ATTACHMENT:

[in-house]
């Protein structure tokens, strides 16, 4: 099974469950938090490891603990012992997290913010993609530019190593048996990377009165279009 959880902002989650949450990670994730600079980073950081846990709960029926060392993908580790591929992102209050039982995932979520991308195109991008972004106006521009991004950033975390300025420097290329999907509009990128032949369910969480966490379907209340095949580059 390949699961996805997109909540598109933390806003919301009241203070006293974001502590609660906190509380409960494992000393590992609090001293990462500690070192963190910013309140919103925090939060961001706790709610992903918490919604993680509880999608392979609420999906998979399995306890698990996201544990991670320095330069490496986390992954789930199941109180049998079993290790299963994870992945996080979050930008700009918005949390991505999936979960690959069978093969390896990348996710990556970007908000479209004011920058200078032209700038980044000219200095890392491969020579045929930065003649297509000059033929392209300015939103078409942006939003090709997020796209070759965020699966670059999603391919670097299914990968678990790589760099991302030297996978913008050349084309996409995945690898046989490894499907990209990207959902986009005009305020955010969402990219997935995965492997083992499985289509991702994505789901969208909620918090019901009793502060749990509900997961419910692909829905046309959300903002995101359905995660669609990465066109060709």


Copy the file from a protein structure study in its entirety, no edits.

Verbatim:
[in-house]
């Protein structure tokens, strides 16, 4: 099974469950938090490891603990012992997290913010993609530019190593048996990377009165279009 959880902002989650949450990670994730600079980073950081846990709960029926060392993908580790591929992102209050039982995932979520991308195109991008972004106006521009991004950033975390300025420097290329999907509009990128032949369910969480966490379907209340095949580059 390949699961996805997109909540598109933390806003919301009241203070006293974001502590609660906190509380409960494992000393590992609090001293990462500690070192963190910013309140919103925090939060961001706790709610992903918490919604993680509880999608392979609420999906998979399995306890698990996201544990991670320095330069490496986390992954789930199941109180049998079993290790299963994870992945996080979050930008700009918005949390991505999936979960690959069978093969390896990348996710990556970007908000479209004011920058200078032209700038980044000219200095890392491969020579045929930065003649297509000059033929392209300015939103078409942006939003090709997020796209070759965020699966670059999603391919670097299914990968678990790589760099991302030297996978913008050349084309996409995945690898046989490894499907990209990207959902986009005009305020955010969402990219997935995965492997083992499985289509991702994505789901969208909620918090019901009793502060749990509900997961419910692909829905046309959300903002995101359905995660669609990465066109060709």